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Dawes: no clear plan for business rates retention

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Financial settlements for 2016-17 and the next spending review period need to be “right” or reforms to the local government finance system will be at risk, according to the Department for Communities & Local Government’s permanent secretary.

Melanie Dawes said her department was “excited” by chancellor George Osborne’s announcement that councils would get to keep 100% business rates by 2020, but added a lot of the details were yet to be worked out.

She the Society of Local Authority Chief Executives & Senior Managers annual summit in Bournemouth: “We’re only just beginning to think how we’re going to redesign the local government finance system in the light of the chancellor’s commitment [on 100% business rates retention].

“It’s great news. My department is really excited about that – it’s what we’ve wanted for some time – but I’m not going to say to you now we have got a clear plan. We have got to work that out with you and it will take a great deal of work to get those details right.

“And I’m very aware that if we don’t get next year’s finance settlement right and the overall spending review period settlement right we won’t have the right foundations on which to build the future system.”

Ms Dawes confirmed there “will still be a redistributive element” to the business rates reforms, an announcement she “didn’t predict” would happen on Monday, and added the way “risk sharing” works would also need to be looked at.

“We know we have an enormous amount of work to do but the fiscal challenge is turning into something more creative,” she said.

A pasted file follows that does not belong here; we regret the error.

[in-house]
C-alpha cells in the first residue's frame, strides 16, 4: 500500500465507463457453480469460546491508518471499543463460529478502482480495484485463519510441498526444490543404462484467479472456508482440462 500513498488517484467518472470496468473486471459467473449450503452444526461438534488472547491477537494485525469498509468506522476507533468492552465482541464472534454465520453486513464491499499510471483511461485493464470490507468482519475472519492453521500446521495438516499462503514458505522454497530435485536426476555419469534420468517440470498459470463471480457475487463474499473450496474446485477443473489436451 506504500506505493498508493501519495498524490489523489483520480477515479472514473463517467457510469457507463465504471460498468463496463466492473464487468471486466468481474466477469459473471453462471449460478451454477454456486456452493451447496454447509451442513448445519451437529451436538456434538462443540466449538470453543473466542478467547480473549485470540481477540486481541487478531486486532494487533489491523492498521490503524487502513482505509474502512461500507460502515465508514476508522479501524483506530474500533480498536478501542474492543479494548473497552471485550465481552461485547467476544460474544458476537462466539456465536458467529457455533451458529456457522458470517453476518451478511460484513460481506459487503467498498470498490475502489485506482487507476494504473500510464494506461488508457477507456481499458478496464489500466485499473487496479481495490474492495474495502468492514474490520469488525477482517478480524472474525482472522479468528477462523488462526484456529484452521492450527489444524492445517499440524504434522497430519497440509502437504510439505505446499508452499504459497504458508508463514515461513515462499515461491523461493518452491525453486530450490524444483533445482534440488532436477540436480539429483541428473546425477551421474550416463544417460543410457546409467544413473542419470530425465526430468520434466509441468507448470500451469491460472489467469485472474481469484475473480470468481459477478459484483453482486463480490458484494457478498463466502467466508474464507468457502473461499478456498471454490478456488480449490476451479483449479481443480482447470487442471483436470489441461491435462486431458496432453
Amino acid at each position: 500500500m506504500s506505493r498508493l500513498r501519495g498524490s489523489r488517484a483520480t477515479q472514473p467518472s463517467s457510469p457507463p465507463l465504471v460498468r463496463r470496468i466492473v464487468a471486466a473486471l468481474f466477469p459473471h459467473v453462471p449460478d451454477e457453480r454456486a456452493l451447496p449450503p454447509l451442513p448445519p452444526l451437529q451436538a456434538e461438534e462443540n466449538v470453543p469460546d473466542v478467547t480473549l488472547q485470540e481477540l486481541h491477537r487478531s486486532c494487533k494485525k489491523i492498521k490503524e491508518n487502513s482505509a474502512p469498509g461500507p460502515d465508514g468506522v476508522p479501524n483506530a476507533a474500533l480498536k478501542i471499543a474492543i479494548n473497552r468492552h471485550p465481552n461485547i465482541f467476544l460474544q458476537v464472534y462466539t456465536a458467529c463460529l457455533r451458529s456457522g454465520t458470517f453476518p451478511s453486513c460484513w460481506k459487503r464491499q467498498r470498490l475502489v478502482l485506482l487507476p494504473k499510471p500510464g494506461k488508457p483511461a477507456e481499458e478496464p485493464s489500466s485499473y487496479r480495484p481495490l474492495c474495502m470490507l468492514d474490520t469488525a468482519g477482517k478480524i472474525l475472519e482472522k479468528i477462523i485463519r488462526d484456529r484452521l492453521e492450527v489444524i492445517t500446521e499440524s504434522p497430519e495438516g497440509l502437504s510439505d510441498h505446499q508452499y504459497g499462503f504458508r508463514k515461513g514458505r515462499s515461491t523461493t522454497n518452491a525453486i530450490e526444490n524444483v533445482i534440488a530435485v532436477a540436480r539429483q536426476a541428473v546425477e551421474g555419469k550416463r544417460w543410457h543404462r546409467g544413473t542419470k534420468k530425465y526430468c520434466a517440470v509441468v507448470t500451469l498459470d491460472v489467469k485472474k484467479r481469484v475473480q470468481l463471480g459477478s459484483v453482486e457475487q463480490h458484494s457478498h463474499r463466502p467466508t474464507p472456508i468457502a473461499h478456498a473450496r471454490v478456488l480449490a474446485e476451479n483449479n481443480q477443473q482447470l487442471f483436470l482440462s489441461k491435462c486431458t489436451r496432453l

Ms Dawes acknowledged further budget cuts were forthcoming but added there was “enormous respect” in Whitehall for what local government had achieved over the past five years.

On devolution, Ms Dawes said it was “not a political fad” as there was a recognition by the government that long-term problems, such as reducing public expenditure and housing, “can’t just be solved by national solutions” coming from central government.

While there might be scepticism about the ‘Northern Powerhouse’ and it being “just a brand”, said Ms Dawes she added: “The point is it’s a brand that really means something to national politicians and we can build around that the really substantive issues around infrastructure investment, skills, and devolution.”

Ms Dawes admitted that “it would be easier” if there was a set criteria and “a few clearer rules” as to what can and cannot be devolved. However, she told delegates interested in securing a devolution deal to look at places like Greater Manchester and the Sheffield City Region to see “what is deliverable for us but can work for you”.

She said the “single most important factor” behind the most ambitious deals was “aligned local leadership with the local business community”.

Ms Dawes urged places to not “hold back” on their demands as she was “certain” more powers and controls will be devolved in the future.

She added: “Some of these things might not be able to be changed very much right now but over time. What we’ve learned over the last five or six years is that gradually you can make progress and maybe that’s not such a bad way to do it.”

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